The chest of drawers is a seventeenth century French Louis XIV,
shown above after treatment in its full glory.
The drawers are wide and deep, and one can imagine a wealthy woman having a lovely chest to place long full slips and undergarments in with room to spare.
Before and after treatment, above.
To show all the various repairs that go into a piece like this would be monumental;
instead we offer a sampling of the many preservation/conservation
repairs performed on the Louis XIV chest.
This post covers samples of structural reparation.
Veneer was created ahead of time for the project,
as the original veneer was thicker than commercial veneers made today.
It was cut from old, vintage stock,
and finished using traditional pure shellac created in the studio with no fillers.
Top Left Drawer Corner
The top left-facing drawer corner is a good example of a complicated repair:
we show treatment up to the time it is ready for finish, below.
The top corner edge is broken and contains desiccated rubble, possibly some from
an old insect infestation. The punky structure probably made for an easy break.
Before and after treatment, as a teaser, above.
The splitting veneers were shaped
for repair with various chisels.
The voids are measured. Three
different pieces are crafted to be used
in the repair: An angled piece of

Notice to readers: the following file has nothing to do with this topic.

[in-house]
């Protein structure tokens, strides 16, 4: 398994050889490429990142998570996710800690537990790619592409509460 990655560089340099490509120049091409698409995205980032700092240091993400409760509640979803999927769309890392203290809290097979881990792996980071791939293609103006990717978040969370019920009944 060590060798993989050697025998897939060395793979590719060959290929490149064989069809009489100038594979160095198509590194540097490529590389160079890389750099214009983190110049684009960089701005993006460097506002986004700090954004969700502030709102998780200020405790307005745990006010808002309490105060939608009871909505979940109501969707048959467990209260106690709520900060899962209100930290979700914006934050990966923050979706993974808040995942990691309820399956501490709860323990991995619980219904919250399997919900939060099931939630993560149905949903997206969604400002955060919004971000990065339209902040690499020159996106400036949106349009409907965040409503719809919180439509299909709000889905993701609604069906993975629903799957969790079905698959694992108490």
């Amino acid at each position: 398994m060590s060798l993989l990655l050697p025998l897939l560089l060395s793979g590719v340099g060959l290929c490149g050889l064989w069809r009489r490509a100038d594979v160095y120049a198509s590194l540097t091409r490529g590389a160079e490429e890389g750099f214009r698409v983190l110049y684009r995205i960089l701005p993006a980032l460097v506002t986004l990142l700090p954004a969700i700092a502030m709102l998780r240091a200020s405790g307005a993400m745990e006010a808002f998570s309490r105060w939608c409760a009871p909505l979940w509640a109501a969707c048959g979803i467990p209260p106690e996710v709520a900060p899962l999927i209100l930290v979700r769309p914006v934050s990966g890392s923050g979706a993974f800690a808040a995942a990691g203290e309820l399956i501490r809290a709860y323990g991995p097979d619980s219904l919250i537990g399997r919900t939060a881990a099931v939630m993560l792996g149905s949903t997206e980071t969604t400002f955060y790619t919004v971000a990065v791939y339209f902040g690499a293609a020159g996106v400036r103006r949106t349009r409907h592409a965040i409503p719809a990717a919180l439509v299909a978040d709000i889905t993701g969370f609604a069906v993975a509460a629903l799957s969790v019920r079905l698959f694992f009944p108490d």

drawer; A backing that runs the length of the drawer face; The lip itself.
When these are completed, the pieces are glued using hide glue, and clamped to cure.
The second day, the clamps off, and the various parts are shaped, using carving chisels
and small planes, then sanded with a sanding tool shaped for this application.
Veneer is trimmed for replacement with new veneer.
The pieces are glued using hide glue, and clamped to cure.
The drawer is ready for finish work, which involves matching the color of the shellac.
Several screw mounting mortise were enlarged and this left
the pulls to move about, scratching the drawer faces.
The repair involves carefully routing the mortise from both sides
(so as not to damage the veneer), insert matching stair-stepping wooden plugs,
gluing in place, and then carefully redrilling the mortise.
The mortise now hold the escutcheons securely.
Written by Kate Powell, ©MPF Conservation.
May be printed for your own use ONLY, not for use on blogs without permission.